Wrist Flexibility Routine - Natural Mobility - Junan Taiso
This wrist flexibility sequence is a great warm up/cool down for any activity that relies on grip strength, or results in compression of the wrist. These stretches can potentially prevent injuries, and definitely increases flexibility over time. This routine is from Bujinkan Taijutsu's Junan Taiso, which are exercises for improving mobility for use in the martial arts. These are ideal for martial arts conditioning, but also great to prepare the body for hand balancing, pressing exercises, throwing, and more. This is an easy set of exercises that you can pull out almost any time, any place, and the benefit of doing it regularly is great, but something that you should experience for yourself. Please let me know what you think in the comments. Enjoy!
Ankle Flexibility Routine - Natural Mobility - Junan Taiso
This ankle flexibility sequence is a good warm up before activities that will engage the legs and feet. There are many things we can do, and this is focused on passive mobilization, meaning the foot we are working on isn't moving at all, rather you use your own hands to move the joint. For many people it's hard to keep a joint relaxed as they move it. This exercise is a perfect way to learn how to better control the joint in that sense if this is the case. Doing this and other mobility drills before dynamic activity can prepare the body to bear loads at the ends of your ranges of motion, which is where injuries often happen. If the body is prepared to move in those ranges, it's less likely to result in injury if we were to roll over our ankle or something. This routine comes from the Junan Taiso warm up practice of the Bujinkan Taijutsu martial arts, but is ideal as a warm up before running, jumping, and other dynamic physical activities.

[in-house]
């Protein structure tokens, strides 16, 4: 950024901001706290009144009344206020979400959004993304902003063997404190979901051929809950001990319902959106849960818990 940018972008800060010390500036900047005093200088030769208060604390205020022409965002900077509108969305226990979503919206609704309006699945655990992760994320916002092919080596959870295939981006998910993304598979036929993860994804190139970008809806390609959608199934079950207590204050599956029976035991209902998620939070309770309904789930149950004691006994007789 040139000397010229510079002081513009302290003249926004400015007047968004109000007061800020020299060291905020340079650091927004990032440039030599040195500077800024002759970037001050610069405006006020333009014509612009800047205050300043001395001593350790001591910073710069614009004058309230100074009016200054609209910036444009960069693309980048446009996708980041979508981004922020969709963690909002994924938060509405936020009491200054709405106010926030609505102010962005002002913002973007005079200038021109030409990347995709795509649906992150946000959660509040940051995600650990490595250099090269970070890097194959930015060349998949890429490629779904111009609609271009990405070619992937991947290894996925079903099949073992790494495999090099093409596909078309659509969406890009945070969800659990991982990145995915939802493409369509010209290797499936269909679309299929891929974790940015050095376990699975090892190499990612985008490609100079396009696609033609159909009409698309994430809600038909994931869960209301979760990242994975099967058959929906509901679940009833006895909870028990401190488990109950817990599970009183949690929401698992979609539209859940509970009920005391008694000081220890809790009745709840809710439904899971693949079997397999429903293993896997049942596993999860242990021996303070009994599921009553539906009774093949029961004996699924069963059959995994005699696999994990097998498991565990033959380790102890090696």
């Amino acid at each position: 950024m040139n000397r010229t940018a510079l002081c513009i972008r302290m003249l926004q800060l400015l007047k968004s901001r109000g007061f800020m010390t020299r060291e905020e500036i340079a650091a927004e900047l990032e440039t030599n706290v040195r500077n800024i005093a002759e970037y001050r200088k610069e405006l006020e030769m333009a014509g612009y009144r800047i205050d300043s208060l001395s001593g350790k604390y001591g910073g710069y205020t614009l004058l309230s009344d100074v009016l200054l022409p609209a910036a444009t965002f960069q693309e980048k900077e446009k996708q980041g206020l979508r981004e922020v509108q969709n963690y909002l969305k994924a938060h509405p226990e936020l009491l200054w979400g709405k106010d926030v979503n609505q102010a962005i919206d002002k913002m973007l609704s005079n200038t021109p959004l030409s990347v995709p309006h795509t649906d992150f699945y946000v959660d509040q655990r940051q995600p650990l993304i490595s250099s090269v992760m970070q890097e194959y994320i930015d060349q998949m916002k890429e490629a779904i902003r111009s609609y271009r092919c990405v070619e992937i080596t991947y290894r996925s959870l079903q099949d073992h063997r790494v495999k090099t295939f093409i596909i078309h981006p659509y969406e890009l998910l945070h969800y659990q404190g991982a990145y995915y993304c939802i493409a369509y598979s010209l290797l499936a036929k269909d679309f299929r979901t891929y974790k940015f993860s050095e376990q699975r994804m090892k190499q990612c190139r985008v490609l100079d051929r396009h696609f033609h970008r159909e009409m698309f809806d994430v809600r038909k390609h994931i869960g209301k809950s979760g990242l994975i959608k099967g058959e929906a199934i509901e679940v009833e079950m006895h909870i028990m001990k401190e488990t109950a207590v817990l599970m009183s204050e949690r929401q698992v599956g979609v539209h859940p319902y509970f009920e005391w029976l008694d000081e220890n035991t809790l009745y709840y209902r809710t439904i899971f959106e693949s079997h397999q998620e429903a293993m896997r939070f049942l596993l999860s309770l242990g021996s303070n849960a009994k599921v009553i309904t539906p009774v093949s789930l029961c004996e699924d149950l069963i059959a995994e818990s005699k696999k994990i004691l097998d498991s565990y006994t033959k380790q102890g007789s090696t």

Tuck Jumping - Natural Movement Drill for Obstacle Traversal